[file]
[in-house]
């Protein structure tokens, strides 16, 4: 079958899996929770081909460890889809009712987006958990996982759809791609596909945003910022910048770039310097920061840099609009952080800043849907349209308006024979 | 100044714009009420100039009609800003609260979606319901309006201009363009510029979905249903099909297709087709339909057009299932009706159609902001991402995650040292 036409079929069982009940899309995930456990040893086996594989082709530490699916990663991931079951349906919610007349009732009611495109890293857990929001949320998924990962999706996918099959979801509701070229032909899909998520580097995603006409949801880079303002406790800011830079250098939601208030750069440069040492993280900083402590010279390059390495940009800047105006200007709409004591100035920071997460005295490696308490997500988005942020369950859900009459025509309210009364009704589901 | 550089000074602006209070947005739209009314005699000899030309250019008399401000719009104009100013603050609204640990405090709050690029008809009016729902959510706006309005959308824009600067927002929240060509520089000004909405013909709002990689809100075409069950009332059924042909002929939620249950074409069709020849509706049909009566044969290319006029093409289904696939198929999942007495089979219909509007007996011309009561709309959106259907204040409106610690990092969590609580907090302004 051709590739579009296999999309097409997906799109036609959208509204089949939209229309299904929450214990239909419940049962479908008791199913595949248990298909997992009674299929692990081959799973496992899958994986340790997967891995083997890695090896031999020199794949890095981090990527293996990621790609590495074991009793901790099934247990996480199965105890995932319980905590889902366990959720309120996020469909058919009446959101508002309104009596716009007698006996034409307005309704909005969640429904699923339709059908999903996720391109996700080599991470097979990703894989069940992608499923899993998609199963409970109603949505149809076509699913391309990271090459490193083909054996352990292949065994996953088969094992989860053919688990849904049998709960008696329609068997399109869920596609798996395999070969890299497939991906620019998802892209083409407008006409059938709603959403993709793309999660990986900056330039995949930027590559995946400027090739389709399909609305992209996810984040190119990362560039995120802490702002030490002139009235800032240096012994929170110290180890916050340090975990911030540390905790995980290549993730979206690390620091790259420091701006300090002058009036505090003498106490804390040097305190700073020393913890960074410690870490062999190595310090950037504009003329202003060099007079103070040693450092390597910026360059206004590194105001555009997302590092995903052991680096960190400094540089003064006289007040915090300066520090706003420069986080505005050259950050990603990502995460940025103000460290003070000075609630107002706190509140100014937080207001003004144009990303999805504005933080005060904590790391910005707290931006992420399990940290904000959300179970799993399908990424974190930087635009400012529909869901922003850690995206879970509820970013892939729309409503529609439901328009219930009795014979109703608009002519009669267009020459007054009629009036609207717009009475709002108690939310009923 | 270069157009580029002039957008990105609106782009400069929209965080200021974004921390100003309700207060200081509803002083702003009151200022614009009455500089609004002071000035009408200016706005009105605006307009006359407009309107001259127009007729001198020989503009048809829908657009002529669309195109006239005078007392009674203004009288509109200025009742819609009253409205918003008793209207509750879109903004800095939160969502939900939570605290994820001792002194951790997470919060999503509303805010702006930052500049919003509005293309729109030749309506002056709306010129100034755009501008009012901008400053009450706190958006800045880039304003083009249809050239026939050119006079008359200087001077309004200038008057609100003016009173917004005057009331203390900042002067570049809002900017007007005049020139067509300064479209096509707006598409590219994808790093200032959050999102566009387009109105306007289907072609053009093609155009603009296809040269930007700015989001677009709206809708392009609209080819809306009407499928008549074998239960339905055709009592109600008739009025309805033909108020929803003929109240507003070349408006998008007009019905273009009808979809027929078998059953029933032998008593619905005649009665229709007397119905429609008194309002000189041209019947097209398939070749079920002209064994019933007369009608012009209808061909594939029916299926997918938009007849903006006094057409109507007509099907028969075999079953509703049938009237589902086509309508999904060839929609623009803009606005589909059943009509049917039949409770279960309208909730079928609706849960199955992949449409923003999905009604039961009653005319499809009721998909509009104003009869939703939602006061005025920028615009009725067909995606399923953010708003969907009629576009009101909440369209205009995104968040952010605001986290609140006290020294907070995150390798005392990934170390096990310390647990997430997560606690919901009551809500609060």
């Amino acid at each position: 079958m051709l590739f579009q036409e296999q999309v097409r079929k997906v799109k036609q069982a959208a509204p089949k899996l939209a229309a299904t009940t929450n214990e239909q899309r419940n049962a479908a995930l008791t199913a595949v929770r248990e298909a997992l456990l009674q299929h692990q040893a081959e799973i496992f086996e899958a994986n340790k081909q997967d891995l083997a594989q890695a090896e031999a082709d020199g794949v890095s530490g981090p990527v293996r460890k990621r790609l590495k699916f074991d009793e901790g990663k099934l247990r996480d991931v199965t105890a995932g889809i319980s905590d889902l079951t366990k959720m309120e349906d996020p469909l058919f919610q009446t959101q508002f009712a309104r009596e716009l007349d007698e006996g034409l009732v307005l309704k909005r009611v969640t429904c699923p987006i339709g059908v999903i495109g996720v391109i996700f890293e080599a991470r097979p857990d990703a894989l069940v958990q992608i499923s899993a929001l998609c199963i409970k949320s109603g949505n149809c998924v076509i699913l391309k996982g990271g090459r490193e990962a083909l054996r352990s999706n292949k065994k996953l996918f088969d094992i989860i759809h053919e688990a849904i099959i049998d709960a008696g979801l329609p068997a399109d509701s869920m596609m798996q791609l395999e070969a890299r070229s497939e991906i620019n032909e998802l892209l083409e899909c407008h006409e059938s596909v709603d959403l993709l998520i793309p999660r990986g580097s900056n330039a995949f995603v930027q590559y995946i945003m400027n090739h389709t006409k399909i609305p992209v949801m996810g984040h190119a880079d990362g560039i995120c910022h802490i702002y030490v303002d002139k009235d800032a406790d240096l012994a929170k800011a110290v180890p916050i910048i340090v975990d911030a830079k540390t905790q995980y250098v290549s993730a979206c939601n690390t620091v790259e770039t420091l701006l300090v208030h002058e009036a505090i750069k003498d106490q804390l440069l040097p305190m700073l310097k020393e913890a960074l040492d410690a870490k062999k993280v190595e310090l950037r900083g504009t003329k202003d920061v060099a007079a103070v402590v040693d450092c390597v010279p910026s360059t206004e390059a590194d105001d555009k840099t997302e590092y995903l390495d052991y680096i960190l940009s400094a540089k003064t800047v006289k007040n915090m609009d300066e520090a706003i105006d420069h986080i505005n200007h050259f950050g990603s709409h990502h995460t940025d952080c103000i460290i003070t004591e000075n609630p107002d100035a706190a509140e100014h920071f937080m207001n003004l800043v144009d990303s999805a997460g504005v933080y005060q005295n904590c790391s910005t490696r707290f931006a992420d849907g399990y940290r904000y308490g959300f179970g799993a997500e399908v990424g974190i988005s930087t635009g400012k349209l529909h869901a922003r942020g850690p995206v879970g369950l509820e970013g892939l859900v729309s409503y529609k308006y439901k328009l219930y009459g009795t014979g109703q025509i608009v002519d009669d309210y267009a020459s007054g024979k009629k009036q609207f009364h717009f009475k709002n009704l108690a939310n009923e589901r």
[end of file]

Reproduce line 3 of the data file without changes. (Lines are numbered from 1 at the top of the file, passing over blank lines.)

């Amino acid at each position: 079958m051709l590739f579009q036409e296999q999309v097409r079929k997906v799109k036609q069982a959208a509204p089949k899996l939209a229309a299904t009940t929450n214990e239909q899309r419940n049962a479908a995930l008791t199913a595949v929770r248990e298909a997992l456990l009674q299929h692990q040893a081959e799973i496992f086996e899958a994986n340790k081909q997967d891995l083997a594989q890695a090896e031999a082709d020199g794949v890095s530490g981090p990527v293996r460890k990621r790609l590495k699916f074991d009793e901790g990663k099934l247990r996480d991931v199965t105890a995932g889809i319980s905590d889902l079951t366990k959720m309120e349906d996020p469909l058919f919610q009446t959101q508002f009712a309104r009596e716009l007349d007698e006996g034409l009732v307005l309704k909005r009611v969640t429904c699923p987006i339709g059908v999903i495109g996720v391109i996700f890293e080599a991470r097979p857990d990703a894989l069940v958990q992608i499923s899993a929001l998609c199963i409970k949320s109603g949505n149809c998924v076509i699913l391309k996982g990271g090459r490193e990962a083909l054996r352990s999706n292949k065994k996953l996918f088969d094992i989860i759809h053919e688990a849904i099959i049998d709960a008696g979801l329609p068997a399109d509701s869920m596609m798996q791609l395999e070969a890299r070229s497939e991906i620019n032909e998802l892209l083409e899909c407008h006409e059938s596909v709603d959403l993709l998520i793309p999660r990986g580097s900056n330039a995949f995603v930027q590559y995946i945003m400027n090739h389709t006409k399909i609305p992209v949801m996810g984040h190119a880079d990362g560039i995120c910022h802490i702002y030490v303002d002139k009235d800032a406790d240096l012994a929170k800011a110290v180890p916050i910048i340090v975990d911030a830079k540390t905790q995980y250098v290549s993730a979206c939601n690390t620091v790259e770039t420091l701006l300090v208030h002058e009036a505090i750069k003498d106490q804390l440069l040097p305190m700073l310097k020393e913890a960074l040492d410690a870490k062999k993280v190595e310090l950037r900083g504009t003329k202003d920061v060099a007079a103070v402590v040693d450092c390597v010279p910026s360059t206004e390059a590194d105001d555009k840099t997302e590092y995903l390495d052991y680096i960190l940009s400094a540089k003064t800047v006289k007040n915090m609009d300066e520090a706003i105006d420069h986080i505005n200007h050259f950050g990603s709409h990502h995460t940025d952080c103000i460290i003070t004591e000075n609630p107002d100035a706190a509140e100014h920071f937080m207001n003004l800043v144009d990303s999805a997460g504005v933080y005060q005295n904590c790391s910005t490696r707290f931006a992420d849907g399990y940290r904000y308490g959300f179970g799993a997500e399908v990424g974190i988005s930087t635009g400012k349209l529909h869901a922003r942020g850690p995206v879970g369950l509820e970013g892939l859900v729309s409503y529609k308006y439901k328009l219930y009459g009795t014979g109703q025509i608009v002519d009669d309210y267009a020459s007054g024979k009629k009036q609207f009364h717009f009475k709002n009704l108690a939310n009923e589901r």